UA sociologist Louise Roth says the increasing […]
“There is a major misperception that TOLAC [trial of labor after cesarean] is extremely risky” – Mona Lydon-Rochelle MD, March 2010. “In terms of VBAC, “your risk is really, really quite low” – George Macones MD, March 2010. Both Drs. Macones and Lyndon-Rochelle are obstetricians and researchers who made these statements at the 2010 NIH [National Institutes of Health] VBAC Conference. Now you may think, “Wait a sec. Everything I’ve heard from my family, friends, and medical provider is how risky VBAC is and how cesareans are the conservative, prudent, and safest choice.” Why the discrepancy between the statements of these two doctor researchers and the conventional wisdom prevalent in America? […]
If primary and secondary cesarean rates continue to rise as they have in recent years, by 2020 the cesarean delivery rate will be 56.2%, and there will be an additional 6236 placenta previas, 4504 placenta accretas, and 130 maternal deaths annually. The rise in these complications will lag behind the rise in cesareans by approximately 6 years. […]
Conventional wisdom has historically linked oxygen deprivation during labor and delivery to cerebral palsy (CP), but a new study suggests that the majority of CP cases are actually due to genetic abnormalities in at least six genes.
A Medical News Today article dated January 30, 2012 discusses the study published in The Lancet Neurology:
Although there has been considerable improvements in neonatal and obstetric care for over 4 decades, the global prevalence of CP has remained stable at 2-3 per 1,000 live births.
. . .
David Ledbetter, Ph.D., chief scientific officer, Geisinger Health System, said:
“What we’re finding is […]
There is a reason why vernix is present. Read below for some very technical language which essentially says vernix protects newborns from fungi, parasites, and makes pathogens susceptible to our immune system. In other words, vernix protects newborns from infection which is why it is beneficial to not wash your baby and scrub away all that vernix, immediately after birth.
Published in the journal “Cellular and Molecular Life Sciences,” “Vernix caseosa as a multi-component defence system based on polypeptides, lipids, and their interactions” found:
Vernix caseosa is a white cream-like substance that covers the skin of the foetus and the […]
PushNews from The Big Push for Midwives Campaign CONTACT: Katherine Prown, (414) 550-8025, email@example.com FOR IMMEDIATE RELEASE: August 15, 2011 Study: Two-Thirds of OB-GYN Clinical Guidelines Have No Basis in Science Majority of ACOG Recommendations for Patient Care Found to Be Based on Opinion and Inconsistent Evidence WASHINGTON, D.C. (August 15, 2011)—A study published this month in Obstetrics & Gynecology, the journal of the American College of Obstetricians and Gynecologists, found that barely one-third of the organization’s clinical guidelines for OB/GYN practice meet the Level A standard of “good and consistent scientific evidence.” The authors of the study found […]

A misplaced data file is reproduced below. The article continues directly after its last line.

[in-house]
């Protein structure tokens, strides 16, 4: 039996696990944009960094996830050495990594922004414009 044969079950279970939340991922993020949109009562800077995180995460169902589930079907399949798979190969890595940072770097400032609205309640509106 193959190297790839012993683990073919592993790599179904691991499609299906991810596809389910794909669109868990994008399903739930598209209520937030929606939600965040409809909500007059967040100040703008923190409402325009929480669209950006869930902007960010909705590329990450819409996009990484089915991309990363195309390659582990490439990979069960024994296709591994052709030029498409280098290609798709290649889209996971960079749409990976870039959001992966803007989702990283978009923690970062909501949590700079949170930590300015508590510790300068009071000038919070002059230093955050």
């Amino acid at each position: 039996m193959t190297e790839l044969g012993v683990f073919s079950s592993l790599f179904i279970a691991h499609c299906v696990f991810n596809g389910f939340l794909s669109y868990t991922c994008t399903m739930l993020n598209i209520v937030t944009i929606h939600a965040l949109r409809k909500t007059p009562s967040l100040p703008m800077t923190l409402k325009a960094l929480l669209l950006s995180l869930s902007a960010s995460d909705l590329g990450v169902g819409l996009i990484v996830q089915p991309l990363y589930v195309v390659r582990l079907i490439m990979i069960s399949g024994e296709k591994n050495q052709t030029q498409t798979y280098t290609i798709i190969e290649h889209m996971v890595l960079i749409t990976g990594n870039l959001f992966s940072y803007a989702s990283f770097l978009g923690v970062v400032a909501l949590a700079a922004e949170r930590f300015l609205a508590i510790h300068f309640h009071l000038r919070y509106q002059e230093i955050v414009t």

Per Silver (2006), “The risks of placenta accreta, cystotomy [surgical incision of the urinary bladder], bowel injury, ureteral [ureters are muscular ducts that propel urine from the kidneys to the urinary bladder] injury, and ileus [disruption of the normal propulsive gastrointestinal motor activity], the need for postoperative ventilation, intensive care unit admission, hysterectomy, and blood transfusion requiring 4 or more units, and the duration of operative time and hospital stay significantly increased with increasing number of cesarean deliveries.” […]
A couple weeks ago Virginia from Switzerland left this comment:
I am planning to have a vbac at a hospital in Geneva, Switzerland. In general, they are very supportive of vbacs here.
It is common practice here to measure the uterine scar at 37 weeks using a sonogram. Apparently, if the scar tissue is 3.5mm or higher – it is very unlikely for a rupture. Mine happens to be 2.95mm. The hospital staff tells me I have a 3 – 4% chance of a rupture versus a standard .05% chance of rupture. They warned me that I will be monitored […]